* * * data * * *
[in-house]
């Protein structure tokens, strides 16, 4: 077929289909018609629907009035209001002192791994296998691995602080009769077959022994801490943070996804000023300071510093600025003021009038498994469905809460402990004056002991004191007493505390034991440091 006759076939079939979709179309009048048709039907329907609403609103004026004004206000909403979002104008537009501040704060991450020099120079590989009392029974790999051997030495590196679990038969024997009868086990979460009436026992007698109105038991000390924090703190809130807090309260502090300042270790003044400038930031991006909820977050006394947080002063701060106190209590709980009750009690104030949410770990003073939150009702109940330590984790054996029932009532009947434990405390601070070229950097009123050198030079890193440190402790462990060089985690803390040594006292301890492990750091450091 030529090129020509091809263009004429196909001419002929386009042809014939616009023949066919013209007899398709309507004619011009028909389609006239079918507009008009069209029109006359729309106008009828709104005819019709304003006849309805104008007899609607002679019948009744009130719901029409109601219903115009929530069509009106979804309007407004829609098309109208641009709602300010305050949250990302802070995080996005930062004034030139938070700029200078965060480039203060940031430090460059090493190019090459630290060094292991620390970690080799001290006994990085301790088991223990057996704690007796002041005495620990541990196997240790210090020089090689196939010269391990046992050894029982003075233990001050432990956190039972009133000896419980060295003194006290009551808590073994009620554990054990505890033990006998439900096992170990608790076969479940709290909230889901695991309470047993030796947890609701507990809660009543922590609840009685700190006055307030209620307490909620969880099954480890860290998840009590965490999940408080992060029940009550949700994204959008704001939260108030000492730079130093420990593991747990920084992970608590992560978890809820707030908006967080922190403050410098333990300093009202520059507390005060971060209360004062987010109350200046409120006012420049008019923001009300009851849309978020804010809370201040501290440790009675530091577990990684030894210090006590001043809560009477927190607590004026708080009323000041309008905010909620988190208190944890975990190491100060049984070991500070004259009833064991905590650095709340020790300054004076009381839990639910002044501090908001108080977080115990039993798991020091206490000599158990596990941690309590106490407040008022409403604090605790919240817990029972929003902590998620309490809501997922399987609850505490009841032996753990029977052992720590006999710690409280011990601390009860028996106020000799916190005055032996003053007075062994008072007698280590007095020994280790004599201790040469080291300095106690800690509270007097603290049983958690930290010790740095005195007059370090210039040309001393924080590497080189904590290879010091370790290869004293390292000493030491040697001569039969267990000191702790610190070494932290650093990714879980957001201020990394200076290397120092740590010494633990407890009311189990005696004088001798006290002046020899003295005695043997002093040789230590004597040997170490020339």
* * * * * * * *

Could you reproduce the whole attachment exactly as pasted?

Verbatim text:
[in-house]
């Protein structure tokens, strides 16, 4: 077929289909018609629907009035209001002192791994296998691995602080009769077959022994801490943070996804000023300071510093600025003021009038498994469905809460402990004056002991004191007493505390034991440091 006759076939079939979709179309009048048709039907329907609403609103004026004004206000909403979002104008537009501040704060991450020099120079590989009392029974790999051997030495590196679990038969024997009868086990979460009436026992007698109105038991000390924090703190809130807090309260502090300042270790003044400038930031991006909820977050006394947080002063701060106190209590709980009750009690104030949410770990003073939150009702109940330590984790054996029932009532009947434990405390601070070229950097009123050198030079890193440190402790462990060089985690803390040594006292301890492990750091450091 030529090129020509091809263009004429196909001419002929386009042809014939616009023949066919013209007899398709309507004619011009028909389609006239079918507009008009069209029109006359729309106008009828709104005819019709304003006849309805104008007899609607002679019948009744009130719901029409109601219903115009929530069509009106979804309007407004829609098309109208641009709602300010305050949250990302802070995080996005930062004034030139938070700029200078965060480039203060940031430090460059090493190019090459630290060094292991620390970690080799001290006994990085301790088991223990057996704690007796002041005495620990541990196997240790210090020089090689196939010269391990046992050894029982003075233990001050432990956190039972009133000896419980060295003194006290009551808590073994009620554990054990505890033990006998439900096992170990608790076969479940709290909230889901695991309470047993030796947890609701507990809660009543922590609840009685700190006055307030209620307490909620969880099954480890860290998840009590965490999940408080992060029940009550949700994204959008704001939260108030000492730079130093420990593991747990920084992970608590992560978890809820707030908006967080922190403050410098333990300093009202520059507390005060971060209360004062987010109350200046409120006012420049008019923001009300009851849309978020804010809370201040501290440790009675530091577990990684030894210090006590001043809560009477927190607590004026708080009323000041309008905010909620988190208190944890975990190491100060049984070991500070004259009833064991905590650095709340020790300054004076009381839990639910002044501090908001108080977080115990039993798991020091206490000599158990596990941690309590106490407040008022409403604090605790919240817990029972929003902590998620309490809501997922399987609850505490009841032996753990029977052992720590006999710690409280011990601390009860028996106020000799916190005055032996003053007075062994008072007698280590007095020994280790004599201790040469080291300095106690800690509270007097603290049983958690930290010790740095005195007059370090210039040309001393924080590497080189904590290879010091370790290869004293390292000493030491040697001569039969267990000191702790610190070494932290650093990714879980957001201020990394200076290397120092740590010494633990407890009311189990005696004088001798006290002046020899003295005695043997002093040789230590004597040997170490020339």